LAZAROW WORLD HIKE-ABOUT
New Zealand: Along the Ben Lomond Trail.
'LAZAROW WORLD HIKE-ABOUT: WHAT IN THE WORLD IS HIKE-ABOUT?'
Hike-about is an adventure that commenced June 2010. After storing our household movables, ridding ourselves of a house but retaining our 'home' together, we set off with the purpose of hiking in different parts of the world, not forgetting the home country, the USA.
Our primary focus is hiking to mountain peaks but any challenging hike will do just fine. Extended stays enable us to enjoy and experience living in various places amongst differing cultures. Hike-about has evolved into a way of life. It's also a process of discovery, both the world and ourselves.
We work and live 'on the road' but return to the city in which our grandchildren reside, every couple of months. This provides us the wonderful opportunity to be with them as well as a child or two, even three and of course, friends.
By the end of 2022, the blog contained over 1,470 hikes, each a set of pictures with stories and anecdotes from the trails. An index to the right allows the viewer to identify earlier experiences.
Finally, we are often asked about the journey's end. Our reply, as accurate as we can state, is: "When we are either forced to cease through health issues or the enjoyment level no longer reaches our aspirations, we will hang up the boots."
"A Life Experience As No Other: Dare to Seize the Day Together", published by Fulton Books, depicts our life on the road and mountains until the beginning of 2017. It has developed 'exponentially' since then.
Jenni and Jeffrey Lazarow
Whereas we continue to update the blog regularly, we no longer circulate email notifications.
Wednesday, September 25, 2013
and in some instances, we've been on the receiving end of great kindness while experiencing difficult situations.
One realizes there are many fascinating, decent and amusing people inhabiting our world even, when at times,
the system appears to be 'upside-down'. We count our blessings for and during these opportunities.
In July, we met Barry Jahn in Oregon who struck us as someone full of energy, with considerable strength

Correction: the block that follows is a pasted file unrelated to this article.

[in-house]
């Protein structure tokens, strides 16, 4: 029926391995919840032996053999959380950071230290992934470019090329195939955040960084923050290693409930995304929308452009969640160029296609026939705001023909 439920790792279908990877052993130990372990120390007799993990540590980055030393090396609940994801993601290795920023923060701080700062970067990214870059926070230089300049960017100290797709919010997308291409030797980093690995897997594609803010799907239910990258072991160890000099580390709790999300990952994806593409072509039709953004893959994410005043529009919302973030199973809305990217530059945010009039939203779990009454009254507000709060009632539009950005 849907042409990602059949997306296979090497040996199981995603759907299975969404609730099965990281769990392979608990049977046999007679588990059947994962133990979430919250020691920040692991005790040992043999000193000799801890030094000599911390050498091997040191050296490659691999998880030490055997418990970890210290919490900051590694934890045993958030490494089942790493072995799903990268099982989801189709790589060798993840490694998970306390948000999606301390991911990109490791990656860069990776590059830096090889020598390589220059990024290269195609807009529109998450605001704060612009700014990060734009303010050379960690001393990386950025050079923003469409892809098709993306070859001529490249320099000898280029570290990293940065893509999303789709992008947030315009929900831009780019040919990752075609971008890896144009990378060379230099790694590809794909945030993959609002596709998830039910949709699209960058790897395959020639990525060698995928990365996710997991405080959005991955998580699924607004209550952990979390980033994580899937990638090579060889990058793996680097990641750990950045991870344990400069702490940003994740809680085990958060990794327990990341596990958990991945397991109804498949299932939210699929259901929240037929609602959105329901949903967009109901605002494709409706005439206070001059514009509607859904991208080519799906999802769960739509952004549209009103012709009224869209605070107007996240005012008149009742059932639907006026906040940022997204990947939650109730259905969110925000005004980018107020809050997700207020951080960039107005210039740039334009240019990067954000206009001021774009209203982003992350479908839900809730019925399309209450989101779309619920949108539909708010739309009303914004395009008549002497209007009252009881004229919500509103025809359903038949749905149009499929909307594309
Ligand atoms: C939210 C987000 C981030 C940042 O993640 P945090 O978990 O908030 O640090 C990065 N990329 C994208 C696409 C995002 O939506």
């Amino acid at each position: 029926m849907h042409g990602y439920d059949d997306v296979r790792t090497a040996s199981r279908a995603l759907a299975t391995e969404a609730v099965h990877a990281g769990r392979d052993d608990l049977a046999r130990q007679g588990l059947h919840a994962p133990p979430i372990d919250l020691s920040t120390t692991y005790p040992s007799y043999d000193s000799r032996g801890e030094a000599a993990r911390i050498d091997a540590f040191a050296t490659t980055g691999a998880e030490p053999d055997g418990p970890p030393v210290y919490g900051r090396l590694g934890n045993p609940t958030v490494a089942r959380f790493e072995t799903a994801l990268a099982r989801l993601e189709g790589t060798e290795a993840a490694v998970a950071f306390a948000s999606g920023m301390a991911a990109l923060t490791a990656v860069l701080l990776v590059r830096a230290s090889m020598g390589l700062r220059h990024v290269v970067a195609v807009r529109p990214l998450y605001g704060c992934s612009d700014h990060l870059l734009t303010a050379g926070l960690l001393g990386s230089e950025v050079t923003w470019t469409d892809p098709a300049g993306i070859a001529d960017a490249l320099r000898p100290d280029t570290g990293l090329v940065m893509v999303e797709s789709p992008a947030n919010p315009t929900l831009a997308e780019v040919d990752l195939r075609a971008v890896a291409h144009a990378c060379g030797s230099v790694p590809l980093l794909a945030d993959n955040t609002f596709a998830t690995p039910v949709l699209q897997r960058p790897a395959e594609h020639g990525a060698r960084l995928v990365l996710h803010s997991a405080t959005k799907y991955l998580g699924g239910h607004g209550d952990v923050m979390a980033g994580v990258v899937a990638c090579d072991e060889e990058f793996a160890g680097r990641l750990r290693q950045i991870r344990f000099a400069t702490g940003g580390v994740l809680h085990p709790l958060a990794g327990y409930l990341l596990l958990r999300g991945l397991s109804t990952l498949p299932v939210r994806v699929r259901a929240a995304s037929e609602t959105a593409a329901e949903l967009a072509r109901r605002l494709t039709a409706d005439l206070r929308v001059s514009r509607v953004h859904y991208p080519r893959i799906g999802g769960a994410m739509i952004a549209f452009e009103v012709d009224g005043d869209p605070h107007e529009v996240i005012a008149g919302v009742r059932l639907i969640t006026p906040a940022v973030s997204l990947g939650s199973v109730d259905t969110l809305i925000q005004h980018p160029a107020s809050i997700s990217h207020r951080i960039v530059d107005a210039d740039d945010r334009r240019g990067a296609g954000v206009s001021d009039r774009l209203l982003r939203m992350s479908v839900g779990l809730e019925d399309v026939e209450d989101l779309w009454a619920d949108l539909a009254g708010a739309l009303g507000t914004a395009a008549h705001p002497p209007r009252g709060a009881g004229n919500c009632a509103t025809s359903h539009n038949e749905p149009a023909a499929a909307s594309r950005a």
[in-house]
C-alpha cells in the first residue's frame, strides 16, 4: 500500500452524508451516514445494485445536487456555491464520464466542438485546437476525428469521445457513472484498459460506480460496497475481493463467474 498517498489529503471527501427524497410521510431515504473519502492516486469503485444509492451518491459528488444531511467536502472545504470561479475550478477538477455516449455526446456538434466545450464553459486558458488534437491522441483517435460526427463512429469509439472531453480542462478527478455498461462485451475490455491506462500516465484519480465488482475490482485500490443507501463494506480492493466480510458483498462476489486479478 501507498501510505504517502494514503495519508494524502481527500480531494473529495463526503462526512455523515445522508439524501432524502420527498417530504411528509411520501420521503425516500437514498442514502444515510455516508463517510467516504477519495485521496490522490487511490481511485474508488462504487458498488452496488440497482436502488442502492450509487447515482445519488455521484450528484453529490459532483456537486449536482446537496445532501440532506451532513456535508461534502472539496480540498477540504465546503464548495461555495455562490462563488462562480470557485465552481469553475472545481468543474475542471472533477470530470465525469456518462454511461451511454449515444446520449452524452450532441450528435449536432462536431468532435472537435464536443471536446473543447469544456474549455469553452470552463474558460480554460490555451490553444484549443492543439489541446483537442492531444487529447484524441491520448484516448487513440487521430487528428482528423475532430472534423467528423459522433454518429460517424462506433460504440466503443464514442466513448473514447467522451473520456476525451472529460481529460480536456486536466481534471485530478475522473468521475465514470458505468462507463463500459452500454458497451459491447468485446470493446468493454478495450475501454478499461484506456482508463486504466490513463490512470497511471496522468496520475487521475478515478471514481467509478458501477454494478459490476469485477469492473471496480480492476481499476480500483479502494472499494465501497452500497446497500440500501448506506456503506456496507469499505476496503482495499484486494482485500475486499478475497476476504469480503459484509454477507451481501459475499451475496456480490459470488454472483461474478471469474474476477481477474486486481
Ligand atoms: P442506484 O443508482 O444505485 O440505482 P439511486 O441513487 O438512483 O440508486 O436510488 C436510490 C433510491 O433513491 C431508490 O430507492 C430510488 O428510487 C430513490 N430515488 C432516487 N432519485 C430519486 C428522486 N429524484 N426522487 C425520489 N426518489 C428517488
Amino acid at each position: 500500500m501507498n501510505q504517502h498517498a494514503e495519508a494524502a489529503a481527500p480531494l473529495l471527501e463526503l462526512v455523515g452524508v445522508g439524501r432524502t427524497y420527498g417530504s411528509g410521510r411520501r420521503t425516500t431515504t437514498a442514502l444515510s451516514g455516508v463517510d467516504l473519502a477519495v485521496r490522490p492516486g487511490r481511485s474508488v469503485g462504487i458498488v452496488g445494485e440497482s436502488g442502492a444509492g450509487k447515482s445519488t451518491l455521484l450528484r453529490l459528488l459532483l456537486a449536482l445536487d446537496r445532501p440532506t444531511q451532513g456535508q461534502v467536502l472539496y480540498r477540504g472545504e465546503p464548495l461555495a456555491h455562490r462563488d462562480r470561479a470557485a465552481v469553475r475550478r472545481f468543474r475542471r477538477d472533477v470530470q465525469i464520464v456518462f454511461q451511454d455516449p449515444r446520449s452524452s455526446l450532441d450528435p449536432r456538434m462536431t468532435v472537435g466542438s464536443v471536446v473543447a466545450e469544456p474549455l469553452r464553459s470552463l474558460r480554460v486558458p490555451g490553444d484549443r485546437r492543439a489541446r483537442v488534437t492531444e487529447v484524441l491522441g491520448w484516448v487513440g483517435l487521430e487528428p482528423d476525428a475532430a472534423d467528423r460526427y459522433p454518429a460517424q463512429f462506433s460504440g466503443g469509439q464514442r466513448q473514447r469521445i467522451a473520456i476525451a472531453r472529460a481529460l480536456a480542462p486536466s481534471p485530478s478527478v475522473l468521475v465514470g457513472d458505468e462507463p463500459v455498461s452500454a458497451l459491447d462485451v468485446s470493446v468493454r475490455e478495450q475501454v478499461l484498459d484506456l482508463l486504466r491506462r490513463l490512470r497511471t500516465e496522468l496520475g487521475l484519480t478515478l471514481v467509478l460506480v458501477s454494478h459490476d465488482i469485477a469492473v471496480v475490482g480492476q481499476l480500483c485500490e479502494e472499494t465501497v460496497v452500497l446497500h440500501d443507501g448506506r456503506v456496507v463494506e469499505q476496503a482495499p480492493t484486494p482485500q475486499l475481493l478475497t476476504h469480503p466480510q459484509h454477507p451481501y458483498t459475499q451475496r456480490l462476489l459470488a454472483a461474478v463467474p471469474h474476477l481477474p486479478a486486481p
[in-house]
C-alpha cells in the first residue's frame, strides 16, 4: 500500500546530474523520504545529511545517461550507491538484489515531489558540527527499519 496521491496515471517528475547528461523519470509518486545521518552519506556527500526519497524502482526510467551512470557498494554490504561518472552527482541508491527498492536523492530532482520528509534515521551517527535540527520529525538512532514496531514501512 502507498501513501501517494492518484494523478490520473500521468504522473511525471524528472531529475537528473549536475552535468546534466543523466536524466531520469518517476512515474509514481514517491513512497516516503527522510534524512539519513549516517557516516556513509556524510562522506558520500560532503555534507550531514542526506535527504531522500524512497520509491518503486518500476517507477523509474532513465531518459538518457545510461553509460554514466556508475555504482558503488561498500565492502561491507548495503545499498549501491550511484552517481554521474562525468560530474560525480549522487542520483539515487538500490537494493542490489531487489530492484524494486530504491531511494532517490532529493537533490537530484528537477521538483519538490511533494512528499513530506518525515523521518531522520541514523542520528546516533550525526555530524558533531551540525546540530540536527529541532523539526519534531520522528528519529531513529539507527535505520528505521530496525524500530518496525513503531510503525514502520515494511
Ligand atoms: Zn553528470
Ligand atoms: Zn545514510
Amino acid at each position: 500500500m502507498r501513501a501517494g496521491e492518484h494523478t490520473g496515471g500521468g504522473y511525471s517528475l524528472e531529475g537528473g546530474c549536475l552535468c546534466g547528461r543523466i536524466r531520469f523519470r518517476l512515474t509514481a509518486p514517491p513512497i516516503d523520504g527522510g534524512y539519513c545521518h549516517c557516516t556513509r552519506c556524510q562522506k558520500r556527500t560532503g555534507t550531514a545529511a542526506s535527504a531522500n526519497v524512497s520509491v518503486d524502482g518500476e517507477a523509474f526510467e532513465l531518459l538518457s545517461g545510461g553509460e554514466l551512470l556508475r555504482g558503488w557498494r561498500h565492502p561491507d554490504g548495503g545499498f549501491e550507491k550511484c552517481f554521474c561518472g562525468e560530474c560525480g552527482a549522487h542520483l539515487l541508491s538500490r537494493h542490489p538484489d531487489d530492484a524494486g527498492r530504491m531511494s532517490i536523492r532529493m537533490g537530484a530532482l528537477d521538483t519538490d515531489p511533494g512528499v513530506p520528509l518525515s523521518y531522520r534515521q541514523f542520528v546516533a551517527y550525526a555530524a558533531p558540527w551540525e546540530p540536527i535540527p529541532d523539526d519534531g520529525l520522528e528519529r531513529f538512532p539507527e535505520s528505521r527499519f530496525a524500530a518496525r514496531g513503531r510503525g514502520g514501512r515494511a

and endurance as well as a twinkle in the eye. We were impressed, especially after viewing some of his
exploits via the internet. Unfortunately, this changed after our hike to the 'potato chip' at
Mount Woodson, last Sunday. The picture, two below, with a humorous note attached, found its way back
Editor on early morning training session
Snap, crackle and oops...at 2,300 feet above the ground.
Nearly as frightening as Barry's camera 'software'.
We did say he has a twinkle in his eye and a 'wicked' sense of humor. Thanks, Barry for a good laugh,
if not a trifle sobering.
La Jolla awakens to a near-perfect day.
Reflected sun produces an early morning softness, ever so 'gentle on my mind'.
We are now packed for Perth...um Peru. That slip occurred because during the various exoduses from
South Africa (unfortunately), 'packed for Perth' seemed to be a slogan. Besides hiking locally, the
editor has us training to retain our fitness, particularly as we intend reaching some high altitudes
in South America soon. Should all go well, we might reach 16,000 feet. We don't say this too loudly
as we don't want to intimidate our lungs, just yet.
Pastel shades with mountain backdrop.
Early morning on cliffs at the Gliderport but above nudist beach. Fortunately, at that time, nudists
are still in pajamas. Phew!
We've been supplementing hikes with early morning sessions up-and-down the cliffs of La Jolla,
below the Gliderport. This set of pictures is one of few without clouds since we commenced the activity,
which at times seems, 'foolish'. We hope no one has been watching the repetitive actions. Seriously,
being in the fresh air of early morning while viewing the sun rise and, shine on the ocean, is a
privilege. Watching the editor huff and puff up the cliffs is quite enjoyable, too.
'You put your left foot in then you...what do you do with the rope?'
How dem slopes, Jen?
The advantage of the early start and thick clouds—from Mount McGinty
A good question might be: "If you're training so diligently, what's with the camera? Why are you
taking photographs?" We'll get back to you on that.
Jenni and Jeffrey
Sunday, September 22, 2013
6:30am, Mount Woodson, looking towards Iron Mountain.
Sun breaks through thick clouds.
Little Iron Mountain pretending to be the Eiger under cloud.
After a sedentary three days, we were raring to get out of bed this morning, or at least one of us was.
As the gates at Lake Poway only open at 6am, we had a little sleep-in.